Views & Reviews Laying Foundations

Jet packs

BMJ 2012; 345 doi: http://dx.doi.org/10.1136/bmj.e8342 (Published 10 December 2012) Cite this as: BMJ 2012;345:e8342

Re: Jet packs

Having worked in the past 10 years as a locum consultant in over 30 different maternity units I totally agree that existing electronic healthcare systems throughout Britain far too often “look as if they’ve been created by people who have never actually set foot in a hospital”

Without any question I also agree that “there needs to be an effort, led by doctors, to create better systems.” Unfortunately virtually all NHS funding remains controlled by those who too often prioritise using computers for data collection for retrospective audit and management, budget holders who still seem to believe that computers are magic, and senior staff who have rarely had any personal experience of the cost and limitations of writing complex software code .

Despite much political rhetoric, using computers to help front-line clinicians avoid human errors, or to reduce their overwhelming form filling workload sadly remains a low priority.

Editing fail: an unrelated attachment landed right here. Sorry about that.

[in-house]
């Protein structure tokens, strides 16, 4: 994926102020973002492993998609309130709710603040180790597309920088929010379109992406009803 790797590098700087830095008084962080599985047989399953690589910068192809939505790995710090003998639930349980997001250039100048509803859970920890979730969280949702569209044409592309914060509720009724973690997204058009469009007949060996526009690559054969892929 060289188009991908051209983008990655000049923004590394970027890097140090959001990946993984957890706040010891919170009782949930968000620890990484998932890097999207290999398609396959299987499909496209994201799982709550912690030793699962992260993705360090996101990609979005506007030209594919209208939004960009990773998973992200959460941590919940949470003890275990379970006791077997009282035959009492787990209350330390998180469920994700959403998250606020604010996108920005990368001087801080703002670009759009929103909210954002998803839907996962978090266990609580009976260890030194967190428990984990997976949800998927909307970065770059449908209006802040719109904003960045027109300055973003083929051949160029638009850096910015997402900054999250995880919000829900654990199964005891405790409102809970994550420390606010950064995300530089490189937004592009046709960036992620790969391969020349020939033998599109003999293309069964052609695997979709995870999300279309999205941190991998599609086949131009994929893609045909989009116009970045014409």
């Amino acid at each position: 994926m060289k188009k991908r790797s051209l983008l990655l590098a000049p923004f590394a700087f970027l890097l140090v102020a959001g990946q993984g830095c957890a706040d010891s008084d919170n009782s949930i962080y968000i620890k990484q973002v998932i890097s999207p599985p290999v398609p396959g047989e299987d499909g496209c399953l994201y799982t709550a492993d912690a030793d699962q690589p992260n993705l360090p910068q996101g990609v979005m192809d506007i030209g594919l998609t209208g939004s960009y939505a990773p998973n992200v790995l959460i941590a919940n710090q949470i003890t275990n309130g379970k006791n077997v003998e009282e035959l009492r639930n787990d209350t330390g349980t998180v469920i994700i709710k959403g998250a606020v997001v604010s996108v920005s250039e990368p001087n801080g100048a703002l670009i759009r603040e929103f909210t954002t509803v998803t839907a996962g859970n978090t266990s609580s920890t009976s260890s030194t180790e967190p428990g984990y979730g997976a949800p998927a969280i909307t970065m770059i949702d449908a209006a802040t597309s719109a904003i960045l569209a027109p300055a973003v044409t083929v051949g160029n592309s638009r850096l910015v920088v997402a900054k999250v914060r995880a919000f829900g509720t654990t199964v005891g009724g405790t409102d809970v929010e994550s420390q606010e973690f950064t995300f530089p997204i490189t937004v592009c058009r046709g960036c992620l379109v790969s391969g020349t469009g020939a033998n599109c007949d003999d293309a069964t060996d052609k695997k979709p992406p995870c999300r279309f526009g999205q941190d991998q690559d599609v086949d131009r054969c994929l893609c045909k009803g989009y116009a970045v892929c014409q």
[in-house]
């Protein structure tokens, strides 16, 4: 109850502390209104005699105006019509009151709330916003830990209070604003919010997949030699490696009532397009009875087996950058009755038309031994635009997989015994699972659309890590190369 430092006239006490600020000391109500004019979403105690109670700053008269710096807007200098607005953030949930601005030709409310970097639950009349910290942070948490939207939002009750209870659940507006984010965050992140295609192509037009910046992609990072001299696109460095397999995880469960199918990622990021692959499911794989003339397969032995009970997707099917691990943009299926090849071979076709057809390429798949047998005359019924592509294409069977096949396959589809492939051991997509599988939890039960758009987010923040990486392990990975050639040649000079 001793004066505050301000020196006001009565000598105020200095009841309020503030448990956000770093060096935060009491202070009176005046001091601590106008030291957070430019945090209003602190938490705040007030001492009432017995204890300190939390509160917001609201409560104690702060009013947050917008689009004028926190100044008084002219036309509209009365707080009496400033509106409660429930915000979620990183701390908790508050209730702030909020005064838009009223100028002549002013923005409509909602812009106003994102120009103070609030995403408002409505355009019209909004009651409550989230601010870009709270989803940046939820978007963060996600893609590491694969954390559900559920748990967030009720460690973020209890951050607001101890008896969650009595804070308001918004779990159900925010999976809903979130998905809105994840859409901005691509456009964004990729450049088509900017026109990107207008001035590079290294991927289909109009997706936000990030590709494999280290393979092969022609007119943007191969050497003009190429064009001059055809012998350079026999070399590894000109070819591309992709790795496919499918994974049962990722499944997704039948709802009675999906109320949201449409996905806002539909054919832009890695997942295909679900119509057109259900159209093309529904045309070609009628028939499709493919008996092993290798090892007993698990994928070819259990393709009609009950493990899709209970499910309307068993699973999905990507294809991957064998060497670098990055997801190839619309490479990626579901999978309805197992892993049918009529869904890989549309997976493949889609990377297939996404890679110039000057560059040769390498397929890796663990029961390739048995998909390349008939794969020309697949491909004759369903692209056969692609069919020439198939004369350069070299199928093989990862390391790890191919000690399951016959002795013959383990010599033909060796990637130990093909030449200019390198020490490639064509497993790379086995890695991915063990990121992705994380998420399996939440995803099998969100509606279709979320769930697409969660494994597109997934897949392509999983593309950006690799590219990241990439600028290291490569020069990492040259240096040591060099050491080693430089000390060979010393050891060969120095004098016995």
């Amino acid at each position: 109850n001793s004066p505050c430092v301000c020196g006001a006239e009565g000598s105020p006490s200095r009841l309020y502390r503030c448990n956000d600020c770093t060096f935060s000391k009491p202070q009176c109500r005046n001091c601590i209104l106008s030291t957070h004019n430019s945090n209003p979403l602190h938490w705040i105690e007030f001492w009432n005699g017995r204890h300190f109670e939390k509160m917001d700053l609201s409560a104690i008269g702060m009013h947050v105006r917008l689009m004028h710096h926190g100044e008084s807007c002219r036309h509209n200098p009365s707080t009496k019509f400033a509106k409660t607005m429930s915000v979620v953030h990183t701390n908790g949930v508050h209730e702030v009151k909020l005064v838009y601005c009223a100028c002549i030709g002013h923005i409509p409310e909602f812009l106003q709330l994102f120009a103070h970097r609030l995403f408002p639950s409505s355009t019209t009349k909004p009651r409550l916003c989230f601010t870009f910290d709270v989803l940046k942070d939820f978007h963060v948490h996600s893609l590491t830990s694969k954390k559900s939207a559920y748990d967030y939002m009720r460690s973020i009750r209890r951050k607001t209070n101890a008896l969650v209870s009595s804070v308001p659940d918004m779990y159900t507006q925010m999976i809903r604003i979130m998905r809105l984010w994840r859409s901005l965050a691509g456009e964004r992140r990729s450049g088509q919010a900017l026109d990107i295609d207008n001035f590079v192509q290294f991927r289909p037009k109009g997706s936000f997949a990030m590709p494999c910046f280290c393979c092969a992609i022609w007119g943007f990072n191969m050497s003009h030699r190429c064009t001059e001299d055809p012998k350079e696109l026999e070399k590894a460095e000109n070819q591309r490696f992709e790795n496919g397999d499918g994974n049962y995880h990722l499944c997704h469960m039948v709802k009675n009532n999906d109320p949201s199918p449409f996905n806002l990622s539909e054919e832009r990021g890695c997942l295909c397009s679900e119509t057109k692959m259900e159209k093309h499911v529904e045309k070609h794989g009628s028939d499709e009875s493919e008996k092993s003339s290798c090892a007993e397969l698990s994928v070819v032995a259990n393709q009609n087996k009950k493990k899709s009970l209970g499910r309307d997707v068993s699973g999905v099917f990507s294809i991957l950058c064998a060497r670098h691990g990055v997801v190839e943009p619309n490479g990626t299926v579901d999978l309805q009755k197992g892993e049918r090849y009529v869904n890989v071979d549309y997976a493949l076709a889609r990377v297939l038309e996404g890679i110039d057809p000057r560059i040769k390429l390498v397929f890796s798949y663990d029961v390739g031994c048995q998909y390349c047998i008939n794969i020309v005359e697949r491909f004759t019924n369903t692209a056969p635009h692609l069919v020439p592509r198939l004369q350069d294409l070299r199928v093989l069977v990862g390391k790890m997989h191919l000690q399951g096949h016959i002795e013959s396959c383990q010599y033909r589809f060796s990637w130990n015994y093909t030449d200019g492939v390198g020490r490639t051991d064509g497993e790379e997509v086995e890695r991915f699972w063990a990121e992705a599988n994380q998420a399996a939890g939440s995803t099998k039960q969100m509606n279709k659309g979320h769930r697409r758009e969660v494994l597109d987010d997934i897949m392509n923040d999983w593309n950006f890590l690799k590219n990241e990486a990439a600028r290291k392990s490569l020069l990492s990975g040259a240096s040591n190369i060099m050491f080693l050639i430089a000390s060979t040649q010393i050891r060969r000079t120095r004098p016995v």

Over the past 30 years I have tried at every level to overcome this chasm between the world of ‘individual care’ clinical medicine and the world of NHS ICT but with little success. In the end the only way to demonstrate the kind of open access design knowledge that the medical profession needs to provide was, on an unfunded voluntary basis, to create my own websites. At least googling “perinatal data” now usually puts www.eepd.info first out of many millions of hits, being virtually the only link concerned with the time and cost of data entry for better individual care rather that using the data entry work of others purely for retrospective analysis. A related more general initiative by clinicians for clinicians can be seen at www.wisdam.info and there now seems reasonable hope that WikiProject Medicine initiative will in time make these and similar websites more widely accessible.

In a few hospitals also there is a reluctant and slow realisation that, as has already been accepted in America, significant progress will crucially depend on developing the role of Chief Clinical Information Officer (CCIO) as a viable long term specialist career path.

Competing interests: No competing interests

26 December 2012
Rupert Fawdry
"Retired"
Electronic Encyclopaedia of Perinatal Data
31, St.Mary's
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